Science 3 min read

Austrian Scientists Built the World's First Quantum Radar

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sakkmesterke /

Entanglement is one of the most bizarre and most studied quantum phenomena. And, the fact that we have our first image of it doesn’t make it any less spooky.”

According to the principle of entanglement, a pair of particles can bind together or be entangled. Meaning, if one particle undergoes a change of quantum state, its entangled particle adopts the same state immediately.

The potential application of entanglement in quantum communication has been demonstrated using photons to transfer information securely.

One area that could benefit from the use of entangled photons is remote-sensing technology or a quantum radar.

Quantum Radar Based on Entangled Photons

Tracking objects using entangled photons sounds like a no-brainer concept. Nothing in the known universe travels faster than light photons, which also transmit information in real-time when in an entangled system. It was just a matter of time before we get to think of building quantum radars.

In a quantum radar system, the first photon is kept in the device while its twin is sent as microwave frequency to potential target objects.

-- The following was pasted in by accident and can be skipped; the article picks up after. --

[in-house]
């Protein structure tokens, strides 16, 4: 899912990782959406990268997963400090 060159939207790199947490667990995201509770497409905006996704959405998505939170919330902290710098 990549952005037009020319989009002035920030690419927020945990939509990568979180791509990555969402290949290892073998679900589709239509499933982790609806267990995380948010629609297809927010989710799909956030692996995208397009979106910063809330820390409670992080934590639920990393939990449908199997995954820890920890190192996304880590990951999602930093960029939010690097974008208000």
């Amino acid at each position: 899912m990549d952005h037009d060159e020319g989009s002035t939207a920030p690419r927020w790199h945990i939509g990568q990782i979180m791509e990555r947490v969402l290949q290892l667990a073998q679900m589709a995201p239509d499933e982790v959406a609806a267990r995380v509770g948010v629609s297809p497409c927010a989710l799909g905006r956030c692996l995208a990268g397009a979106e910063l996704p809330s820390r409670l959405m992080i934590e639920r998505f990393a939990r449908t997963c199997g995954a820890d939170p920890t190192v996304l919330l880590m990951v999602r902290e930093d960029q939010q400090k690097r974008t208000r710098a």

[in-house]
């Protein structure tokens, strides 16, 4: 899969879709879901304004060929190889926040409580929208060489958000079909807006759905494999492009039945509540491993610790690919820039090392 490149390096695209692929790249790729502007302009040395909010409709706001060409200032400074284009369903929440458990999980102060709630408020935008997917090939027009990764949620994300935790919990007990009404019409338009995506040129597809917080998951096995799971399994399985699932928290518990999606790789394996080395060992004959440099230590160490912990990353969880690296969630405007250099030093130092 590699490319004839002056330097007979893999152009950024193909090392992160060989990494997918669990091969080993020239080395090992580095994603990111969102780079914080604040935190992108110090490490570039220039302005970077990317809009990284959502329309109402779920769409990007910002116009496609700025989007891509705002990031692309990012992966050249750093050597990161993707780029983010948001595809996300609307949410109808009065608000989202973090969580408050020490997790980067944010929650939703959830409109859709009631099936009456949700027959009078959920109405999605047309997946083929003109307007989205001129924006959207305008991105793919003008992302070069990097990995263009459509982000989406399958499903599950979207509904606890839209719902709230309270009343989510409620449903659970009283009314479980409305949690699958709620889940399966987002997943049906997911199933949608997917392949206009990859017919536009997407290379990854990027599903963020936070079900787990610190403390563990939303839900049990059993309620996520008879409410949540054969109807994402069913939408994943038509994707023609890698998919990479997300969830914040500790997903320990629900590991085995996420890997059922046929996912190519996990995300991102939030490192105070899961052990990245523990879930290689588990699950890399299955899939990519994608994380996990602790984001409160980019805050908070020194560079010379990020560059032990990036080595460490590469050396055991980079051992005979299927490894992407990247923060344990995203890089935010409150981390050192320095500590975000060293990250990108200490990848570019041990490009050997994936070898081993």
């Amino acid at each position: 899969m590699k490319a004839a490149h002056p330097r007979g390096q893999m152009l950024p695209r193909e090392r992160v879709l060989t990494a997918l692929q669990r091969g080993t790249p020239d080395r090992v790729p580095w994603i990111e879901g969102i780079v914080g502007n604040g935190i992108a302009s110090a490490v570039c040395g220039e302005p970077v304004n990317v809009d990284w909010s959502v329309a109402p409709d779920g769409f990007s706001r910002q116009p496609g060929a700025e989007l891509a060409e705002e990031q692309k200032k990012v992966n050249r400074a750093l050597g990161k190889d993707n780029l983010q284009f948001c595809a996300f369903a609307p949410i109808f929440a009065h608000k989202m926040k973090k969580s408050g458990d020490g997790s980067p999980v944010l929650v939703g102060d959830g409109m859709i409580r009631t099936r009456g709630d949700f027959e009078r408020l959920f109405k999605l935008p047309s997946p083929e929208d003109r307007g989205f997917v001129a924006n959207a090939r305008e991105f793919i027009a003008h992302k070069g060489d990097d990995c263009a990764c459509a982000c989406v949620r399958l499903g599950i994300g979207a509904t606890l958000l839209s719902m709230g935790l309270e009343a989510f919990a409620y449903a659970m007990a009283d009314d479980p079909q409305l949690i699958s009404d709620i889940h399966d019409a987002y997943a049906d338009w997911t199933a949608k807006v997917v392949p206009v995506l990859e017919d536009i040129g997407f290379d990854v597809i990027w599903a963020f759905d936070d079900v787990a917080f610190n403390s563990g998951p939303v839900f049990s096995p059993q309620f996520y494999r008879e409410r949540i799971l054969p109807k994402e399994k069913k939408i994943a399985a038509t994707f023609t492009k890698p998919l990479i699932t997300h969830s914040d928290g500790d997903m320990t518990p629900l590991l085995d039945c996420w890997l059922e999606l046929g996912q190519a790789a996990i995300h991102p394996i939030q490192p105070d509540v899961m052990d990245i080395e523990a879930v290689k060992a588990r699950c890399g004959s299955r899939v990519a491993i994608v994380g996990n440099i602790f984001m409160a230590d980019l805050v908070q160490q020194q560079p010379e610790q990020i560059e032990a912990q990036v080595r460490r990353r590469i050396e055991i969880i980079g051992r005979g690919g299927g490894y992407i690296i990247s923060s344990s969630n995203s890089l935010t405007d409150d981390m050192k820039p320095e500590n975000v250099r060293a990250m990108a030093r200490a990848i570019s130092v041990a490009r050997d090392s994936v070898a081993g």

As the second photon encounters an obstacle, its change of state is reflected by the static photon immediately, regardless of the distance separating them. Then, the computer would calculate the object’s distance, speed, size, and other characteristics.

Last year, the state-owned China Electronics Technology Group Corporation (CETC) claimed it had built the “first quantum radar” that would render stealth aircraft technology obsolete.

In Canada, researchers at the University of Waterloo are also working on a $2.7m project to develop a quantum radar system capable of spotting stealth aircraft and missiles. Geomagnetic storms and solar flares in the Candian Arctic makes detection less effective using conventional radars.

Now, the MIT Technology Review reports that “quantum radar has been demonstrated for the first time” by a team of researchers from the Institute of Science and Technology Austria, (IST Austria).

To create pairs of entangled microwave photons, the IST Austria team used a superconducting device called a Josephson parametric converter. They call the photon they beam toward the object of interest the “signal photon,” and the one stored in the device the “idler photon.”

The system can detect objects with less background noise and at low temperatures as compared to existing radar technologies. The team thinks their quantum radar’s low energy levels could lead to a host of applications beyond military technology like noninvasive medical imaging.

“Our experiment shows the potential as a non-invasive scanning method for biomedical applications, e.g., for imaging of human tissues or non-destructive rotational spectroscopy of proteins,” said the researchers.

Read More: To Protect the Arctic, Canada is First to Test Quantum Radar in the Field

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Zayan Guedim

Trilingual poet, investigative journalist, and novelist. Zed loves tackling the big existential questions and all-things quantum.

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